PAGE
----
A GIS Based Methodology in Renewable Energy Sources Sustainability

A GIS Based Methodology in Renewable Energy Sources Sustainability

Emanuela Caiaffa (Italian National Agency for New Technologies, Italy), Maurizio Pollino (Italian National Agency for New Technologies, Italy) and Alessandro Marucci (Abruzzo Ambiente, Italy)
DOI: 10.4018/978-1-4666-9845-1.ch093
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The exploitation of renewable energy sources has assumed a significant role, especially in an integrated vision of problems concerning energy policies, The 2009/28/EC Directive of the European Parliament and Council has indicated ambitious energy and climate change objectives for 2020 (according to the so-called “EU2020 Strategy”): greenhouse gas emissions reduction for 20%, renewable energy increase for 20%, improvement in energy efficiency for 20%. The aim of this paper is to present a GIS based methodology able to support decision-making in energy supply from Renewable Energy Sources (RES), focusing on two specific case-studies: Photovoltaic (PV) and Wind energy. To decide what type of renewable energy font is the best choice for a specific territory, it's important to know the local energetic situation, exploring the potential renewable energy sources available in that specific area, deciding what is the territory more compatible/sustainable among them, and if it's exploitable by suitable environmental and economic point of view. The methodology is largely directed towards the development of a tool to support siting decision.
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In recent years, both by necessity and in response to international policies, interest towards alternative energy forms, i.e. not derived from conventional sources like fossil fuels, has considerably grown. Photovoltaic (PV), solar thermal, wind, biogas, biomass, geothermal are commonly used terms and the associated technologies are reaching very high expertise standards, with considerable interest in world markets. The spirit that leads towards such technologies comes from to answer a real sustainable development need as well a rational resources use (Šúri et al., 2005; Pearce, 2002).

One of the most interesting renewable sources features is their dispersion in the territory. This characteristic is on the one hand a strength, because potentially everywhere it is possible to exploit solar energy, wind power, etc., on the other is a limiting factor, because the energy concentration is reduced. Moreover, the diffuse nature of renewables can combine energy production with the fight against land depopulation and degradation phenomena, supporting the technological and economic development of small urban and rural reality. Renewable Energy Sources (RES) exploitation implies a more direct communities and local administrations involvement in finding the best solution for each energy source, use and location (Hiremat et al., 2007), promoting the concept of thinking globally and acting locally. In this perspective, and in a modern land management, it is also necessary to take into account potential and actual impacts due to installations for renewable sources production, privileging the landscape ecology assessing (Benson & Roe, 2000).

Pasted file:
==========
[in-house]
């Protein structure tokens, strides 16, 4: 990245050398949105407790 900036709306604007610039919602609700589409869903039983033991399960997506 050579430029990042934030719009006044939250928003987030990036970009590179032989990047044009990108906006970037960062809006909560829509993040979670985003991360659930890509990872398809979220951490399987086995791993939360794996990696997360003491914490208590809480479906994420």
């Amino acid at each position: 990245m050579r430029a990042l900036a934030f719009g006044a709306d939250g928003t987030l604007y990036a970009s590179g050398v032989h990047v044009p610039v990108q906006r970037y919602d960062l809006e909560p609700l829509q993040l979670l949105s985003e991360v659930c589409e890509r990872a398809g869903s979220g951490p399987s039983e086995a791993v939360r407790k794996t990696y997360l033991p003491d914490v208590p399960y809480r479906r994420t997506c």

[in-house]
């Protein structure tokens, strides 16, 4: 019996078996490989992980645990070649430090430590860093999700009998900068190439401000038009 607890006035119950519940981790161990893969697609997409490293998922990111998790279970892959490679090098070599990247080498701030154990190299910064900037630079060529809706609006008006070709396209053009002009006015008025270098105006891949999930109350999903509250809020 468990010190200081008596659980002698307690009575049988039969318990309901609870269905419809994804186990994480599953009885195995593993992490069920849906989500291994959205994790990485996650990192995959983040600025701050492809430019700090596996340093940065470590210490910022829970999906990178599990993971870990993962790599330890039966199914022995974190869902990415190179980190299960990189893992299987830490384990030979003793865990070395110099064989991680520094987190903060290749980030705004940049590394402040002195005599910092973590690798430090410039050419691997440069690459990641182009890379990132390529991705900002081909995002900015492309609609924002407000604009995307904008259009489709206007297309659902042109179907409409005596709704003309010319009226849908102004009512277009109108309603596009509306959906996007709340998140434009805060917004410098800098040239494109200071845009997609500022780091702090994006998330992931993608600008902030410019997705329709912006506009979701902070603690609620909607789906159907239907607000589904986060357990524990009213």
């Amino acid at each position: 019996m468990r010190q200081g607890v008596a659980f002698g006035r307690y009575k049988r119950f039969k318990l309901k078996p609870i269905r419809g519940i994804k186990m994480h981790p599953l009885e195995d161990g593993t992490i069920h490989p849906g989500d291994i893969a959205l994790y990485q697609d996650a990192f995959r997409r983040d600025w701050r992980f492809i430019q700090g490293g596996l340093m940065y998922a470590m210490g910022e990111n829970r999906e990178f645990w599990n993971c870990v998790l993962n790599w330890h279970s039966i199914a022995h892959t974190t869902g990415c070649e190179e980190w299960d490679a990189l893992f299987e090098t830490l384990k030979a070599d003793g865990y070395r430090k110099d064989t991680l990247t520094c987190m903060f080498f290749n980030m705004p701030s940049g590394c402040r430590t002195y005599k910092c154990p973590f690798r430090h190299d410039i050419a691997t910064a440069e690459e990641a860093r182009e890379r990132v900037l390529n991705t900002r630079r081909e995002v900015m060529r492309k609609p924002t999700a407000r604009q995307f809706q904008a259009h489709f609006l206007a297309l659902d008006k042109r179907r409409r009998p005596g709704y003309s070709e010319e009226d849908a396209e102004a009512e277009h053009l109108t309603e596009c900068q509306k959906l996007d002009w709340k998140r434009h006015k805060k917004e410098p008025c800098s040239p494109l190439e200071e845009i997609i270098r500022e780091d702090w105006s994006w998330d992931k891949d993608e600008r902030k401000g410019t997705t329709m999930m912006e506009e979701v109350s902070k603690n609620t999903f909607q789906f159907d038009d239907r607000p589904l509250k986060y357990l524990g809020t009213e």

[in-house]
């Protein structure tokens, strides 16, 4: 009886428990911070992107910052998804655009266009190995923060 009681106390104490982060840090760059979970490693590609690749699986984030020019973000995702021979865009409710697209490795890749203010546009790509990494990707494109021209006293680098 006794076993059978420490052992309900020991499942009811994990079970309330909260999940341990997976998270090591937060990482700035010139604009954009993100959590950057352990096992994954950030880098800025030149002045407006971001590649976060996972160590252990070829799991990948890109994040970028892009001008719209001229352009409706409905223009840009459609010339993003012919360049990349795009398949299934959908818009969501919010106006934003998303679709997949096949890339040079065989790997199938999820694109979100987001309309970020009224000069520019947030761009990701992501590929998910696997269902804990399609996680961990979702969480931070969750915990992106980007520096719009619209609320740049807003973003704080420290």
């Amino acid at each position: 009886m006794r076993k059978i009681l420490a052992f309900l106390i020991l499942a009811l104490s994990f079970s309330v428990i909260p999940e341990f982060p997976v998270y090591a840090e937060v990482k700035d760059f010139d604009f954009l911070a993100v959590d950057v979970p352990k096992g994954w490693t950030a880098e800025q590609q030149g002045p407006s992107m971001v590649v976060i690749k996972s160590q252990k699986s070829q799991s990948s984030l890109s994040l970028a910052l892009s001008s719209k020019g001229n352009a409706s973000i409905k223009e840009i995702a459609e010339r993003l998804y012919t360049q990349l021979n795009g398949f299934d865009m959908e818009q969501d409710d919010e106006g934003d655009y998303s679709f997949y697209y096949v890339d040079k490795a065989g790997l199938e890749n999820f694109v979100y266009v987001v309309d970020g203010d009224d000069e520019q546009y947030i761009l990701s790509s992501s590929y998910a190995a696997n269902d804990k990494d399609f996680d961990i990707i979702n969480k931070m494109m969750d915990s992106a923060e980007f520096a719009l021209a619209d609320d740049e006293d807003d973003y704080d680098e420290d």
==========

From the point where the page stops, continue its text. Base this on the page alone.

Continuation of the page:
Changes in landscape take continuously place, with significant repercussions on quality of life and natural habitat ecosystems, mainly through their impacts on soil and ecosystems (Antrop, 2000). Landscape planning is strongly related to sustainable development issues, especially considering that landscape is both an influencing factor and a resulting product of the people-place relationship (Fichera et al., 2012; Modica et al., 2012). As pointed out in the European Landscape Convention (Council of Europe, 2000), the analysis of landscape can allow to understand the wellbeing/discomfort condition of population in relation with their environment. A significant problem for some types of production plants, mainly those solar and wind, is related to their possible negative effects in terms of visual impact. A careful planning of single plant integration and the choice of devices less “visible” could reduce the problem, but certainly not eliminate it.

Unlike purely anthropic settlements, the energy production installations from RES, in a global vision, have a positive value because they are intended to produce energy in a sustainable way and in order to reduce the causes of deterioration and consumption of natural resources. Their inclusion in the territory should be considered in light of two fundamental aspects:

  • 1.

    The environmental cost of their implementation, expressed in terms of consumption of resources, habitat loss, land use;

  • 2.

    The real energetic vocation of a territory in terms of potential energy obtainable.

The production of electric energy from renewable source plants, being constituted by complex infrastructures that need space, can produce impacts on the natural environment. The clean energy quantification, that such technologies can produce, represents the value of sustainability that they have, in relation to interferences that they produce.

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